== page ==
THE ESSENTIAL E-NEWSLETTER FOR WATERSHAPE DESIGNERS, ENGINEERS AND BUILDERS
July 8, 2015 www.watershapes.com
Working among the 300-year-old fountains in France's Gardens of Versailles was a bit intimidating, recalls David L'Heureux. But as he writes here, the delicate process of adding modern LED systems to enhance their nighttime appearance was also inspiring beyond measure. [more]
A Path to Enlightenment
While readily acknowledging that digital-design technology has forever changed his working life, Greg Smith also knows that the software is just one of several tools he uses to communicate the value and extent of what he wants to achieve in his clients' backyards. [more]
Sourcing and wrangling with big rocks for large-scale waterfall projects is seldom simple, notes Eric Triplett. As he discusses in this video, however, everything ended up going his way in this case, cascading from the top of the hill all the way down the backyard's long slope. [more]
A Window into Nature
Microsoft's corporate campus near Seattle has been the birthplace of much of the world's most significant consumer-electronics technology. When it came time to adorn the ultramodern facility with a watershape of it own, writes Jon Mitovich, the scope and complexity of the system was intended to reflect the scale and grandeur of the world's most famous software company -- and to fit a circumscribed space as though it had been there from time immemorial.
This article, originally published in WaterShapes in February 2003, has been digitized for all readers. Click here to see the full text and enlarge the images to study the craftsmanship in detail.
The swimming pools used for the 1932 Los Angeles Olympics are reminders of the city's role as one of the world's great sports capitals. But after decades of use, they needed a facelift -- and as Ron Bravo reports, the updated watershapes are truly worth a visit. [more]
A Prime-Time Network
So far, writes Jim McCloskey, the most common questions he's been asked about the WaterShapes Professional Network have had to do with its origins -- the whys and wherefores behind this all-new marketing concept for the watershaping community. [more]
WE BROWSE SO YOU DON'T HAVE TO . . .
Fair's Fair Dept.: Dutch firm's 'pond dome' gives curious fish a window onto our much broader world. [more]
Or is the attraction really just the floating food?
Forgive My Obsessions Dept.: Capybaras enjoy a good, long soak in a Japanese zoo's steaming hot tub. [more]
Unlike my kids, they don't fight over using the jets.
On the Beam
Back in 2005, David Tisherman focused his attention on the value of a certain kind of technical support he said he would never be without -- particularly when it came to a popular sort of remodeling project. [more]
THE SHOPPING CART
E55BX Mini-Excavator from New Holland Construction
Lightstreams Glass Tile (Santa Clara, CA) makes Jewel Glass tiles for use in marking the edges of pool steps, swim shelves and spa benches and as highlights or markers on pool floors and waterlines. Thick and substantial, the tiles feature complex internal colors and patterns encapsulated in glass. Bullnose and 90-degree trim pieces are also available. For details, click here.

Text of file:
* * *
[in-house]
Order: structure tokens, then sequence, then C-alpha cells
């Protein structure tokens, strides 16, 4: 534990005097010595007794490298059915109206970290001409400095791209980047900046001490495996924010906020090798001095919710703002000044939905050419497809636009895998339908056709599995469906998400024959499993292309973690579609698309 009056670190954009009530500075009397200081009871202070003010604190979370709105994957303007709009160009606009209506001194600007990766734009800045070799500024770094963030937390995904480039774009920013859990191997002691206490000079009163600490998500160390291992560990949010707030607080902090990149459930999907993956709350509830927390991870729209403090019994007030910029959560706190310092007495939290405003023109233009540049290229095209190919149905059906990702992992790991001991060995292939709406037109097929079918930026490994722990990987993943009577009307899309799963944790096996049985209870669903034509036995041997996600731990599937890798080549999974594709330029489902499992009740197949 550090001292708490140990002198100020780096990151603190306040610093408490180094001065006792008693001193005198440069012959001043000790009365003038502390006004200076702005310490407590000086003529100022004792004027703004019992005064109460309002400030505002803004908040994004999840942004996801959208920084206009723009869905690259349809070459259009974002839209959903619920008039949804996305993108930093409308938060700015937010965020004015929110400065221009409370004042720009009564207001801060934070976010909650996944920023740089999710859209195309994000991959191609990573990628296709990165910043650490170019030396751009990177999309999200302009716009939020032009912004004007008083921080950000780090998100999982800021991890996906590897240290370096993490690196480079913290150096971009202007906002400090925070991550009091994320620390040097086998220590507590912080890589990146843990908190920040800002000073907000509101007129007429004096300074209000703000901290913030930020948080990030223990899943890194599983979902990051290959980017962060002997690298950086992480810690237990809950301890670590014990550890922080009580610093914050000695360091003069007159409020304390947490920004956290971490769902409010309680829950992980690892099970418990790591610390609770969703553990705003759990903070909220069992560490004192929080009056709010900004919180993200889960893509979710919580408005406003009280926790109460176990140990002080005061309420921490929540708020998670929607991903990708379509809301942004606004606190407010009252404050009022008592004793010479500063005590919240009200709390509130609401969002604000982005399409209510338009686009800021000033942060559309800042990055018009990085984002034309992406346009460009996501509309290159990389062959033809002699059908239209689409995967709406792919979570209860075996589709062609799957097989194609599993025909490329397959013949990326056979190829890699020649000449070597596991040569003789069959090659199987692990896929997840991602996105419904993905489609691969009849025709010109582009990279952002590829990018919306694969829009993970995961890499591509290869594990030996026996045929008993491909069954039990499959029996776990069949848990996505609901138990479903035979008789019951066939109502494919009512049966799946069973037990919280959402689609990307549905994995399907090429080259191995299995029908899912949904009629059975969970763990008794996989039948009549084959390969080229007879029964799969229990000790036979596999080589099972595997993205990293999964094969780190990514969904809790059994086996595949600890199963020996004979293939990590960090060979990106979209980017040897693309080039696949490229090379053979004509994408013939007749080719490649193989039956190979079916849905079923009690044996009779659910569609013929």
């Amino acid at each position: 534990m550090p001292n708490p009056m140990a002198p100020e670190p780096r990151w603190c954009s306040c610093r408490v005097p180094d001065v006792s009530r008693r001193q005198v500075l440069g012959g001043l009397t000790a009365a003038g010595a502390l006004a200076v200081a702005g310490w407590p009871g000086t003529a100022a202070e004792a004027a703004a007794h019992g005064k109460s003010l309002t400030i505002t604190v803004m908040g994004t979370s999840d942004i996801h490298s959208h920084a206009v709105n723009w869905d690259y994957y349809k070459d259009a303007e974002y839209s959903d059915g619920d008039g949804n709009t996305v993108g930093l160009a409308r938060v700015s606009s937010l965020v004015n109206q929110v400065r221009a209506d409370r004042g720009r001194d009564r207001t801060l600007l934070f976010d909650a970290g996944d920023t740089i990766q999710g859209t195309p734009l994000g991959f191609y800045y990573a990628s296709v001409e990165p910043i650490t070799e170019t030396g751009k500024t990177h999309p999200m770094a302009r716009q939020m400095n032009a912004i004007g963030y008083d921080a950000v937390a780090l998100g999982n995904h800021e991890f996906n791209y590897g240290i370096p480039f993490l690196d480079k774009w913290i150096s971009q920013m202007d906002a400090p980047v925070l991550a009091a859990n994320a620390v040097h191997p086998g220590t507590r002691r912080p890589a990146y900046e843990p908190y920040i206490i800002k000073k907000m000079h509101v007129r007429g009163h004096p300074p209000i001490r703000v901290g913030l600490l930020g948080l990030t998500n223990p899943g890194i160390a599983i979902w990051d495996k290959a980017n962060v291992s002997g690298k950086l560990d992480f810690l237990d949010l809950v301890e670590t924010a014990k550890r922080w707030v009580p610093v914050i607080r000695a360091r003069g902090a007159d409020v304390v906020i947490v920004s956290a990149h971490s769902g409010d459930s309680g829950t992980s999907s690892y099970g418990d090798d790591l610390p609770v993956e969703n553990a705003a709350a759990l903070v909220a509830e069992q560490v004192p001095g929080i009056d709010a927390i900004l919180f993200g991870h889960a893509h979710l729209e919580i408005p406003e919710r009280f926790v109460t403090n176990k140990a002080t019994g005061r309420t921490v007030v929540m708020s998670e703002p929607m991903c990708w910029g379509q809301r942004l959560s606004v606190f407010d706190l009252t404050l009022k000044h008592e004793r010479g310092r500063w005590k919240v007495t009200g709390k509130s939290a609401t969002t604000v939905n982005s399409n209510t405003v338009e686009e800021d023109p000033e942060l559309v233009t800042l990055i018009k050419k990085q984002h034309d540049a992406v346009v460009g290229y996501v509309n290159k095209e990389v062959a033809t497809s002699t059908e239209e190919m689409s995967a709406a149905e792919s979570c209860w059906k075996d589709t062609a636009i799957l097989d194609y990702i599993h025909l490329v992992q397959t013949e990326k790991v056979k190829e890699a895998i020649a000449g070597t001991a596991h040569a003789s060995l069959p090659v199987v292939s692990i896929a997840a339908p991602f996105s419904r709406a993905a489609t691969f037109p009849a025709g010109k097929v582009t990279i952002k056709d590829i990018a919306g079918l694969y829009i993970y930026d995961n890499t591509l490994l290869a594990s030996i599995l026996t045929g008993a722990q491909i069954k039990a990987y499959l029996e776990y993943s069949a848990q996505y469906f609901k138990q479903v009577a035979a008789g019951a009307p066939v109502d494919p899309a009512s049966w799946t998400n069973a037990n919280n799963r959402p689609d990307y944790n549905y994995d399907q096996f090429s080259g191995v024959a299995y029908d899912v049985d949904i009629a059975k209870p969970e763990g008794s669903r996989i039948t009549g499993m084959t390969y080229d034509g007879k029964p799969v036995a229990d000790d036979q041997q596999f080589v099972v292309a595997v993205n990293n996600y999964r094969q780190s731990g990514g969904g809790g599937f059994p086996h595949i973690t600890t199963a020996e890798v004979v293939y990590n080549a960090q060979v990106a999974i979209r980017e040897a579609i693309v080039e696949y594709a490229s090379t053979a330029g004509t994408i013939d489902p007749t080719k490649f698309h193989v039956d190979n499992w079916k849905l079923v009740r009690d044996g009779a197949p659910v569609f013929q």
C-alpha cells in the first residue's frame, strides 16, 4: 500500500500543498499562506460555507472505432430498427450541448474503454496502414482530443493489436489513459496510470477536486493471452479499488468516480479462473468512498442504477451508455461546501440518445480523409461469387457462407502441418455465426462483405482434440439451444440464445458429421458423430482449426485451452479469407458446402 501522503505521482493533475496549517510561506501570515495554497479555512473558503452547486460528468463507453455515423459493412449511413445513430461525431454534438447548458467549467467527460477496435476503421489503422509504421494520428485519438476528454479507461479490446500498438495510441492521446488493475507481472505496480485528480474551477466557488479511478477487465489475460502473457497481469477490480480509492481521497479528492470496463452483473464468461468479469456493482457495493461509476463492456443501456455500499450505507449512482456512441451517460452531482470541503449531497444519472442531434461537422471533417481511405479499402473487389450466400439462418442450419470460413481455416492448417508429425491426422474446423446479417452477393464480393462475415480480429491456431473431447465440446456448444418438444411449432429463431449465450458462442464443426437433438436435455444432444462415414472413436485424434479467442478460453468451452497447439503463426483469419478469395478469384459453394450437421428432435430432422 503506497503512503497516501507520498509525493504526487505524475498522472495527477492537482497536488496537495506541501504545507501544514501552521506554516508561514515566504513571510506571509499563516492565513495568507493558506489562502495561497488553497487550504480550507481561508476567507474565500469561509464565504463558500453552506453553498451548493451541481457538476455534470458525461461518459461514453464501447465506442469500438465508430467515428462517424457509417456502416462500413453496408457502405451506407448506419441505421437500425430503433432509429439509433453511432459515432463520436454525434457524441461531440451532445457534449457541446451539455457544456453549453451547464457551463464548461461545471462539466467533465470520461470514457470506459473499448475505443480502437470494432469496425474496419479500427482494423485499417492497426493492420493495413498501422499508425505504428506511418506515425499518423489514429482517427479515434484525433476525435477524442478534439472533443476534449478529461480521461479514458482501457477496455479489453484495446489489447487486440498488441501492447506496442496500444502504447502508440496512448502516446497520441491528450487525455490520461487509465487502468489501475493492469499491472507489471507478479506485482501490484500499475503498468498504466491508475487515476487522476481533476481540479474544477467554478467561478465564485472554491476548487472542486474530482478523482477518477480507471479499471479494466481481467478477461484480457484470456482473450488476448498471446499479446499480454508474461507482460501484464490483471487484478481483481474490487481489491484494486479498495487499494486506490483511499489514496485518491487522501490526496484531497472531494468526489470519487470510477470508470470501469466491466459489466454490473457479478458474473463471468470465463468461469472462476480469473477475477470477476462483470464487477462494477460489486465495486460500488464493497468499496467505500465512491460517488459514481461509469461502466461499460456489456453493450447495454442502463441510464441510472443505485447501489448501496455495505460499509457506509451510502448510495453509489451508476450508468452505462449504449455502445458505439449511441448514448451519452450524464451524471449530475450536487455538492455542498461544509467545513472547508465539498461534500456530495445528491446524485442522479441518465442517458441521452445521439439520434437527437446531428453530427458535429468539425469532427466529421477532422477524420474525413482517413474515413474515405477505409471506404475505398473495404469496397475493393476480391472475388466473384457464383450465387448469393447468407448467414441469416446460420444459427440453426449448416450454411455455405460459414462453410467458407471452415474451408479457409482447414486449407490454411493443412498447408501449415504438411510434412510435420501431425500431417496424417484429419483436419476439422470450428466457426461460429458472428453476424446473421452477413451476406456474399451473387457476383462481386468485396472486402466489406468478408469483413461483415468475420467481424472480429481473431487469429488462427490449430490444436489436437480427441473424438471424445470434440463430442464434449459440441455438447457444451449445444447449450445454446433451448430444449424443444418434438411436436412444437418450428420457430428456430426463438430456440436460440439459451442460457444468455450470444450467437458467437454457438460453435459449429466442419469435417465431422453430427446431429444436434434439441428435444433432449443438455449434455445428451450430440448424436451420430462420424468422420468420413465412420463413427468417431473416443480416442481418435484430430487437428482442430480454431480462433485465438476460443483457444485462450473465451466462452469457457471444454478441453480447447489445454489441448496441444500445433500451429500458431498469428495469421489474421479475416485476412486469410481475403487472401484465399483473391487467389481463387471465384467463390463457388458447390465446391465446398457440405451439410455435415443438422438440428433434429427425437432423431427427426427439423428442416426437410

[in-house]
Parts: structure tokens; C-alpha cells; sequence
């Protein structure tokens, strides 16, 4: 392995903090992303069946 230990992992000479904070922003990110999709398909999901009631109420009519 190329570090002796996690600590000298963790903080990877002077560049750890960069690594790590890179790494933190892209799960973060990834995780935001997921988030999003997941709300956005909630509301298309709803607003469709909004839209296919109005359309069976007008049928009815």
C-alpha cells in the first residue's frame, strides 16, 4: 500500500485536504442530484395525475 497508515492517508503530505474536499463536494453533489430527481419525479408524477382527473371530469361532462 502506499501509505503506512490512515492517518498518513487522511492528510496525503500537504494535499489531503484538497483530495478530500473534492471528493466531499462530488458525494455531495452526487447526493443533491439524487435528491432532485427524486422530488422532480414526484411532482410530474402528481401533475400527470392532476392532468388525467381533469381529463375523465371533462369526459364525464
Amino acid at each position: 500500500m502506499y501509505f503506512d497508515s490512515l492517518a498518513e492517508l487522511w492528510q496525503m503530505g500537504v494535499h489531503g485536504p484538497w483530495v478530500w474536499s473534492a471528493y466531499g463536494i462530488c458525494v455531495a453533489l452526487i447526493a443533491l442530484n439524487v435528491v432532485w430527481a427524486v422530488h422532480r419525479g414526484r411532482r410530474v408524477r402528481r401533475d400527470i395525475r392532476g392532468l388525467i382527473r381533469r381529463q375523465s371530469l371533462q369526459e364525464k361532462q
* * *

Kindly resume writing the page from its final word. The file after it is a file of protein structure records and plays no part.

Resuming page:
THE AQUATIC QUIZ
Which U.S. President Swam Naked In the Potomac River Every Day?
By Quizmaster Lenny Giteck
Many water-related stories have been in the news of late -- including reports connected to the three questions below.
1. An early U.S. president was known to swim nude in the Potomac River every morning. During one of these swims, an amusing 'Encounter of the First Kind' took place with Anne Royall, America's first female reporter. The usaswimming.com article includes the following juicy historical tidbit:
One of the most interesting characters in American history, [Royall] had been requesting an interview with the president for months and was tired of being stonewalled. So, early one summer's morn, she went down to the Potomac and hid in the bushes, waited for the president to strip off his clothes, then revealed herself. She then sat on his clothes, refusing to budge until the president granted her request.
Who was the commander-in-chief-in-the-buff?
a. George Washington
b. Thomas Jefferson
c. James Madison
d. John Quincy Adams
2. Bruiser Bear, an adorable 18-month-old cub at the nonprofit Single Vision animal sanctuary in Melrose, Fla., loves to climb the ladder to an aboveground pool at the facility, jump in, swim around and 'surf' on a surfboard in the pool. According to abc11.com, what kind of brown bear is Bruiser?
a. American brown bear
b. Chinese brown bear
c. Syrian brown bear
d. Russian brown bear
3. A former member of a U.S. university's men's swimming team has filed a lawsuit against five of his teammates over alleged hazing. The swimmer, reports abcnews.go.com, says 'he feared for his life because their hazing was so extreme.' What university was he attending?
WaterShapes World (blog)
There's even more major news from Watershape University: As Jim McCloskey reports, Eric Herman has joined the team and will soon take charge of WaterShapes, while Ask the Masters has agreed to add its videos and podcasts to WaterShapes.com's home page!